Two broad heuristic strategies have been employed to explain the success of prior burglary experience in predicting future burglaries. Event dependence explanations (Tseloni and Pease, 1997) assign a causal role to prior burglaries in influencing subsequent burglaries, whereas risk heterogeneity explanations interpret prior burglaries as mere "markers" of preexisting and more fundamental risk factors. This study of burglary in a small suburb of Perth, Western Australia, highlights the importance of long-term burglary risk factors operating on a small geographic scale, as well as the short-term influence of prior burglary events. Different mechanisms are required to explain repeat burglary in distinct but adjacent parts of the suburb. The study employs the Life Table method of survival analysis to examine the time course of repeat burglary and argues that survival methods provide a natural and well-developed statistical basis for the investigation of repeat victimisation.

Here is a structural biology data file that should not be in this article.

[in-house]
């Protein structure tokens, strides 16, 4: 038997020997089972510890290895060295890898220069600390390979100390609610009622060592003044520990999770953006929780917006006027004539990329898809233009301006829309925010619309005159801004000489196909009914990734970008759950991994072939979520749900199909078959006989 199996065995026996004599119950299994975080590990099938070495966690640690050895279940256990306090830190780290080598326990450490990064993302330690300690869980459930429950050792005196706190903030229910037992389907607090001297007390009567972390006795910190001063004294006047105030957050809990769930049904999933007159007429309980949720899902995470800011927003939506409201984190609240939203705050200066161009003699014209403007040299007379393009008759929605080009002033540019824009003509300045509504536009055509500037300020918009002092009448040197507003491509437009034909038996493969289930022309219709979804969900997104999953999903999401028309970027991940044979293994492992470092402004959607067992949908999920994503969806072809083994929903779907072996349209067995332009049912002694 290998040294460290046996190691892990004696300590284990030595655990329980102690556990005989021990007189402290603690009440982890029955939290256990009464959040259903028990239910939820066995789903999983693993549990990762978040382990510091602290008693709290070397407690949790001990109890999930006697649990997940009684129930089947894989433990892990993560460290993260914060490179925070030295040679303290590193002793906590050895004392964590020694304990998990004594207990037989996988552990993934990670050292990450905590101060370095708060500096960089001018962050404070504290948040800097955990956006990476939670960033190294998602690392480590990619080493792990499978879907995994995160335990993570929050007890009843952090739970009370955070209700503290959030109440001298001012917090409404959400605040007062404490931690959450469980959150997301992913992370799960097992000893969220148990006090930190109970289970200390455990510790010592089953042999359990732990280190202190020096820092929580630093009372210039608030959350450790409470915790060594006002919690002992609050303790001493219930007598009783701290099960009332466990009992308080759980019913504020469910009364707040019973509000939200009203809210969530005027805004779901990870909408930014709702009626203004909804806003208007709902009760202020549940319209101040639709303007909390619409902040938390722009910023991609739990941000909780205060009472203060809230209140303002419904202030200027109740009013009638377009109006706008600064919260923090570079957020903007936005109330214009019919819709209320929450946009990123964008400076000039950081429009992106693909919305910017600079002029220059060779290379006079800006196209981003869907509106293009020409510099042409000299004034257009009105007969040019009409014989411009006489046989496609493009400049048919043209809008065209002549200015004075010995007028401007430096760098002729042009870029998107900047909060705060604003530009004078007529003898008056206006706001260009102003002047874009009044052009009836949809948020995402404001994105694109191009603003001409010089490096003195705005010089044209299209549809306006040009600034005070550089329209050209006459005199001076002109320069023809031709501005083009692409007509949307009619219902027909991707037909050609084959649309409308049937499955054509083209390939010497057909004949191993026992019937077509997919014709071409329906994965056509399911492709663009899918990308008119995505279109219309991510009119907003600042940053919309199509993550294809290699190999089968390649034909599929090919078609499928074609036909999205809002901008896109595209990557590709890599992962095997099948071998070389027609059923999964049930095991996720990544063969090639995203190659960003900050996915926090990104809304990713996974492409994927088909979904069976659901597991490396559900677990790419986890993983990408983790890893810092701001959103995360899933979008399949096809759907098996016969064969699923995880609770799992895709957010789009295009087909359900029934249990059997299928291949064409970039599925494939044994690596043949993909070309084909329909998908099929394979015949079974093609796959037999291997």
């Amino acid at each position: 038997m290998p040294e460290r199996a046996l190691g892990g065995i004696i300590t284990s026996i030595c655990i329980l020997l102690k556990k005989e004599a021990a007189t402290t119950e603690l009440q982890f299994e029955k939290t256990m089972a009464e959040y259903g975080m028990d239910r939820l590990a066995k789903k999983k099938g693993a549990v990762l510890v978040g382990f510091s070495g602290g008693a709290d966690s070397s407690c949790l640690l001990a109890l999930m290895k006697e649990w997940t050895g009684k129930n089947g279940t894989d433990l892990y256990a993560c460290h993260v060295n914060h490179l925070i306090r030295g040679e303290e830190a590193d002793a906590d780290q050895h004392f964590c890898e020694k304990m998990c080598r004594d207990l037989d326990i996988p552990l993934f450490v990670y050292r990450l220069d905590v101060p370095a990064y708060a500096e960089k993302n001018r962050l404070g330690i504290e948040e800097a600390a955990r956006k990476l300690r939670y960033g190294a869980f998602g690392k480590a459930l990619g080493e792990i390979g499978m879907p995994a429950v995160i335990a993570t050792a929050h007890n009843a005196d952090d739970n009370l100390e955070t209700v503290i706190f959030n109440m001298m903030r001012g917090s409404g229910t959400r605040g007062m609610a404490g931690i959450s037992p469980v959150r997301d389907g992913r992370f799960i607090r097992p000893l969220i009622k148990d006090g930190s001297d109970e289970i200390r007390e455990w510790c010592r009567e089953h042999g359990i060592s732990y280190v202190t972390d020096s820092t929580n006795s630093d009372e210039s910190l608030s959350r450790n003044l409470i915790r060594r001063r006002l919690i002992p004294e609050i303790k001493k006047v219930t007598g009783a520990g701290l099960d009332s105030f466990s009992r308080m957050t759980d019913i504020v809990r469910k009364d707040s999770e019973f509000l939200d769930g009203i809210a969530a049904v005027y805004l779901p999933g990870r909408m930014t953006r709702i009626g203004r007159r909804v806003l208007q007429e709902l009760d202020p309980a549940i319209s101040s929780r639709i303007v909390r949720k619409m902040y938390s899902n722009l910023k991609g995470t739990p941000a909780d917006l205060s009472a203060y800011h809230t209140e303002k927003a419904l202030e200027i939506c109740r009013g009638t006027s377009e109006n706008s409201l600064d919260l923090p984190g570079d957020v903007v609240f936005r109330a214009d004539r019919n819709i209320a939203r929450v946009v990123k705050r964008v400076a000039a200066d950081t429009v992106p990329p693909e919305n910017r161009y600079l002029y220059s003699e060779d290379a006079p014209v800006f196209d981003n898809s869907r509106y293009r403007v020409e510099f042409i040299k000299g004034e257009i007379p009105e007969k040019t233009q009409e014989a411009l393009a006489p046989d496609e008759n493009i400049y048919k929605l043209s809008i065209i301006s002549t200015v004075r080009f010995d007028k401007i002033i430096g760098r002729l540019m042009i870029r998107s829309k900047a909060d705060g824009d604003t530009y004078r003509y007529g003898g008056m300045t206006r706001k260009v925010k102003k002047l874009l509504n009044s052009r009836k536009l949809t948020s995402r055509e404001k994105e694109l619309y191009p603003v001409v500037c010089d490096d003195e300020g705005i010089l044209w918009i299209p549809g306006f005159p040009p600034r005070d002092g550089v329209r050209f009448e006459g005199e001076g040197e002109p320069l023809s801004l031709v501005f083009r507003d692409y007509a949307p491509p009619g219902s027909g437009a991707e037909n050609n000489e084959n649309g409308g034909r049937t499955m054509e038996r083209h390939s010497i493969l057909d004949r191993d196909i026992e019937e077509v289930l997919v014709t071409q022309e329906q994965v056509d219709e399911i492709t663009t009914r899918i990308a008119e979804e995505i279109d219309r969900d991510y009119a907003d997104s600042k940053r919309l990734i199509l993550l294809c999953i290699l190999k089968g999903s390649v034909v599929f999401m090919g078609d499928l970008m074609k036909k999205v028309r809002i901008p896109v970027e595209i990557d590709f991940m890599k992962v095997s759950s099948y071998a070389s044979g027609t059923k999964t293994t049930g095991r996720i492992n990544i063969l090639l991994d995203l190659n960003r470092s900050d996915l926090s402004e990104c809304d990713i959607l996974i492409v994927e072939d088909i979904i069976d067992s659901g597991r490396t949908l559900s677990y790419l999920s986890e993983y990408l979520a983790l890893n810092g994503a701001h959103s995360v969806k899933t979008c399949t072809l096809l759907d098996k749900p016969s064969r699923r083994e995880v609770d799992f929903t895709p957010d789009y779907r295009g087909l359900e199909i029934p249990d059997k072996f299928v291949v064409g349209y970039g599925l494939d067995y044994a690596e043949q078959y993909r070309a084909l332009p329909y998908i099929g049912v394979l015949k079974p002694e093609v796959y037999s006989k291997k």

Records of property stolen during repeat residential burglaries in Dallas, Texas and San Diego, California were examined for evidence that burglars sometimes return: (1) to steal items left behind on the first occasion, and (2) to steal replacements for items stolen on the first occasion. In testing these propositions, the repeats were divided into two groups: those occurring within 30 days of the first burglary ("early" repeats) and those occurring after 30 days ("delayed" repeats). Evidence was found only for the second proposition - that burglars sometimes return to steal replacement items. For delayed repeats in both cities, the same items of property were taken more often than expected on both first and second occasions. Even so, returning for replacement property explains at best only a small proportion of repeat burglaries. A more complete explanation might result from studies comparing burglaries that are repeated with those that are not.